The FDA approved vemurafenib and a companion diagnostic test in a move that was hailed as an advance for both patients and personalized medicine.
The FDA approved the melanoma drug vemurafenib along with a companion diagnostic test in a move that was hailed as an advance for both patients and personalized medicine.
The drug received approval for the treatment of patients with BRAFV600E-positive unresectable or metastatic melanoma. The companion test, titled cobas 4800 BRAF V600, can be used to identify patients eligible to receive treatment.
The approval for both the test and drug were based on results from the BRIM3 trial. The trial compared vemurafenib to dacarbazine in 675 patients with V600E BRAF-mutated melanoma, found using the cobas test. Patients receiving vemurafenib experienced a 74% reduction in disease progression (HR, 0.26; P <.0001) with a median progression-free survival of 5.3 months.
Twenty-six percent of patients receiving vemurafenib experienced the development of cutaneous squamous cell carcinoma, a type of non-melanoma skin cancer that is easily removed with surgery.
The confirmation for the drug, which Genentech will market under the name “Zelboraf,” marks the second new treatment approved this year for a disease that formerly had limited options.
"Just 2 years ago we had no drug that was shown to improve survival in patients," said Paul B. Chapman, MD, Memorial Sloan-Kettering Cancer Center (MSKCC) in New York, at ASCO in June. "This is an extremely exciting time for us and for our patients, because we now have choices."
The Bristol-Myers Squibb drug ipilimumab (Yervoy), a monoclonal antibody that blocks the cytotoxic T-lymphocyte antigen (CTLA-4) molecule, was also approved earlier this year for the treatment of unresectable and metastatic melanoma.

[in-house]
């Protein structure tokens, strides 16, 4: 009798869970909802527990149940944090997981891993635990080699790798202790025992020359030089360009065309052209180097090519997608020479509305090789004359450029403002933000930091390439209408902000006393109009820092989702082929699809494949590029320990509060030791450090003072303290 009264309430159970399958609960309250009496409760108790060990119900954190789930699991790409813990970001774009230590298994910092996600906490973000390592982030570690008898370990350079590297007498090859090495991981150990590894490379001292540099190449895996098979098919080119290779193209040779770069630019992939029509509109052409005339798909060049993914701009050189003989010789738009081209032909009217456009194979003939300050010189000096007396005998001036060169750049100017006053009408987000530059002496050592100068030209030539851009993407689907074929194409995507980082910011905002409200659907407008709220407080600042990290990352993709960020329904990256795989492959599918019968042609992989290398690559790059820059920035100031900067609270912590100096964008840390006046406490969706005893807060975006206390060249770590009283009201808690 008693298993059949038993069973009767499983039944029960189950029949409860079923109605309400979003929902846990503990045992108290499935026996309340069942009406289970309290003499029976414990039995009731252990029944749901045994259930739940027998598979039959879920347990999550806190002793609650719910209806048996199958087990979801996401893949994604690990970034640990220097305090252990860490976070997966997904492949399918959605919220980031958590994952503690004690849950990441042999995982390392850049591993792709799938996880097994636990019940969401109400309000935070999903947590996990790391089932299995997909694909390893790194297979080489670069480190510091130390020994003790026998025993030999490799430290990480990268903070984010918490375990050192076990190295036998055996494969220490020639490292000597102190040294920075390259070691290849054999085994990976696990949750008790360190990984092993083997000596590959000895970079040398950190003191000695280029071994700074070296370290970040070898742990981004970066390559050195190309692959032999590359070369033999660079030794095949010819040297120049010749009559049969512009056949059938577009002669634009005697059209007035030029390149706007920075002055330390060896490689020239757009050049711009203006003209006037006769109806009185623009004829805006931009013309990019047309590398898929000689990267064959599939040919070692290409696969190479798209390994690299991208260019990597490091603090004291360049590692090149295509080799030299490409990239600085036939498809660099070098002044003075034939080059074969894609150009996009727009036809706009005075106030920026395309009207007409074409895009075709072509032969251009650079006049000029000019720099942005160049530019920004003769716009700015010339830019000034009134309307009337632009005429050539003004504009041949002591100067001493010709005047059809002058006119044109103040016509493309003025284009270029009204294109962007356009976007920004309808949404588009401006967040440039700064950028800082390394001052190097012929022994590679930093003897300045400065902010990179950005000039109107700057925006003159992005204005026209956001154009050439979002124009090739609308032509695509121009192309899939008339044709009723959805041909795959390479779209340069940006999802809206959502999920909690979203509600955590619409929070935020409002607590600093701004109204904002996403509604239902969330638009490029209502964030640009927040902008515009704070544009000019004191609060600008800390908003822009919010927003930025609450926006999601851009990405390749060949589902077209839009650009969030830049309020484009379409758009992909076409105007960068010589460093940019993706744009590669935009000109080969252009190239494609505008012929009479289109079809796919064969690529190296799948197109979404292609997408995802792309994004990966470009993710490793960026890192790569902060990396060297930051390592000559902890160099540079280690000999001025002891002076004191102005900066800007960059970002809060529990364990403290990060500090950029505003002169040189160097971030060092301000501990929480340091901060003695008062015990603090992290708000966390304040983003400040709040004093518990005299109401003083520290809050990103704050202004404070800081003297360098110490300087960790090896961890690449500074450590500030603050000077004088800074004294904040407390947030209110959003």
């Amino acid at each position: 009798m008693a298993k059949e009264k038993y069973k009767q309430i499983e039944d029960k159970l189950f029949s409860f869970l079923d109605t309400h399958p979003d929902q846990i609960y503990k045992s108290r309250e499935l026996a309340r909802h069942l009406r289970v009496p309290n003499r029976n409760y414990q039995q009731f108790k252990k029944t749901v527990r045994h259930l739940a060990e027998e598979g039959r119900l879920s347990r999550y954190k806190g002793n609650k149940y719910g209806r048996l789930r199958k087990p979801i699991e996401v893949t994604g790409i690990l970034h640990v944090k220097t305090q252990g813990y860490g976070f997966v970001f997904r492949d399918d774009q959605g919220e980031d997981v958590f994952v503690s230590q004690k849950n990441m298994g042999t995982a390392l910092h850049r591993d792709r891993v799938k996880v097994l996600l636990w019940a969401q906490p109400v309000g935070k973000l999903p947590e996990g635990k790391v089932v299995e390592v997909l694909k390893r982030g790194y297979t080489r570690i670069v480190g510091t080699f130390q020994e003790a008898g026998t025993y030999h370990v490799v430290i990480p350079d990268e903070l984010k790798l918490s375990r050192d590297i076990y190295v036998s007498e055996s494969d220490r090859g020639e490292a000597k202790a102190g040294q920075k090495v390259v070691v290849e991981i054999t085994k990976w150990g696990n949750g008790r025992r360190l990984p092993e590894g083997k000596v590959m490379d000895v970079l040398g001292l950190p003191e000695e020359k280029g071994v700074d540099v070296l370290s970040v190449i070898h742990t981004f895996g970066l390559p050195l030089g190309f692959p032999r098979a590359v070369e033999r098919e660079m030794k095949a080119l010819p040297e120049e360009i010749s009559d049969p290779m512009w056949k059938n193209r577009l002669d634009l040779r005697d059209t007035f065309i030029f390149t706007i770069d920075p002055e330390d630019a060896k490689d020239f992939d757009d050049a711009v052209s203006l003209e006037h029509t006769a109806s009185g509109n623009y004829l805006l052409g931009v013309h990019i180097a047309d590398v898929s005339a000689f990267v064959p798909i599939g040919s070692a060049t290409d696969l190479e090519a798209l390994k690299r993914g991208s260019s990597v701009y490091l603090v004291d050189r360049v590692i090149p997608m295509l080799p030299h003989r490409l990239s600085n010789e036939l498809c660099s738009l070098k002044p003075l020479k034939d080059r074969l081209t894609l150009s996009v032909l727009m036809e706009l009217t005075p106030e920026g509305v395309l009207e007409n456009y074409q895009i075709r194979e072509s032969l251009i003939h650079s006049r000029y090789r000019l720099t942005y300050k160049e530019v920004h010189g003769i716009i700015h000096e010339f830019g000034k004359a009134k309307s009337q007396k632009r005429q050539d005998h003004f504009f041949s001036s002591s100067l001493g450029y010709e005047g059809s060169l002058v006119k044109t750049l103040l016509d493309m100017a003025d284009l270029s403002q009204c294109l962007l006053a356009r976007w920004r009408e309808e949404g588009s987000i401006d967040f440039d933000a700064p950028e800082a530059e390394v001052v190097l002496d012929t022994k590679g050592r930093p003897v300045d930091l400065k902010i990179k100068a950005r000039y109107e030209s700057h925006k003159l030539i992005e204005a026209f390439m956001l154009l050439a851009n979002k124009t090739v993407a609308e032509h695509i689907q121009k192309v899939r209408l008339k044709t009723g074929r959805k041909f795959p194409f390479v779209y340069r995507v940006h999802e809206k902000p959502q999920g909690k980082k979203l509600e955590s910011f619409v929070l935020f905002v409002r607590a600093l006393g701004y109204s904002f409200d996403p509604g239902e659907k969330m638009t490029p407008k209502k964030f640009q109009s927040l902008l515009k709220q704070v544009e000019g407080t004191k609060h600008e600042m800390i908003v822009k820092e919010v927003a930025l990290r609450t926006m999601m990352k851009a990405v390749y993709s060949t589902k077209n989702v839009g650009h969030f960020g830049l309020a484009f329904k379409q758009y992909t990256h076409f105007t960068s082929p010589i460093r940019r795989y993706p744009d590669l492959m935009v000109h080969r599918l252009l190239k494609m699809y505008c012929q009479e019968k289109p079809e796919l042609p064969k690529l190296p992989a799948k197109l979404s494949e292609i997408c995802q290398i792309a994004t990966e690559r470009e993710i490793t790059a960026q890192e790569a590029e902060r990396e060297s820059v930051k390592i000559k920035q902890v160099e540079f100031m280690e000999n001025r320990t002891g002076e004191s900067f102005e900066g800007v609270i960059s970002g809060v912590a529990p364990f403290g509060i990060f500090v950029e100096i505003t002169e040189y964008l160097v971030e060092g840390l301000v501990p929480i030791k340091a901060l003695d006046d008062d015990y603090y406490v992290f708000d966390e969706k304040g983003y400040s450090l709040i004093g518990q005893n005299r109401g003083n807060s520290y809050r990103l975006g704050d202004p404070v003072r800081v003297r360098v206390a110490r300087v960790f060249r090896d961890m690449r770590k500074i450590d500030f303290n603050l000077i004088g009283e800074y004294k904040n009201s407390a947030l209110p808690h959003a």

The two companies, Bristol-Myers Squibb and Roche, announced earlier this year that they plan to undertake a joint investigation into a combination of the 2 medications.
“These two medicines have very different mechanisms of action that complement each other quite nicely,” said Jedd D. Wolchok, MD, director of immunotherapy clinical trials at MSKCC at ASCO in June.
The cobas 4800 BRAF V600 mutation test is being heralded by the FDA as a first-of-a-kind test; its approval along side vemurafenib is noted as a huge step forward in personalized medicine. Despite the FDA requirement to conduct the cobas test before prescribing vemurafenib some doctors remain hesitant.
“The mutation test is not hard [to complete] but it will be a hassle for doctors to use that specific test. There are many laboratories able to test for V600E with various techniques,” said Howard A. Burris, III, MD, chief medical officer and executive director, Drug Development Program, Sarah Cannon Research Institute in Nashville, Tennessee.
There were 68,130 new cases of melanoma diagnosed in the United States during 2010 according the National Cancer Institute. Metastatic melanoma remains the deadliest form of skin cancer with an average survival rate of 6 months.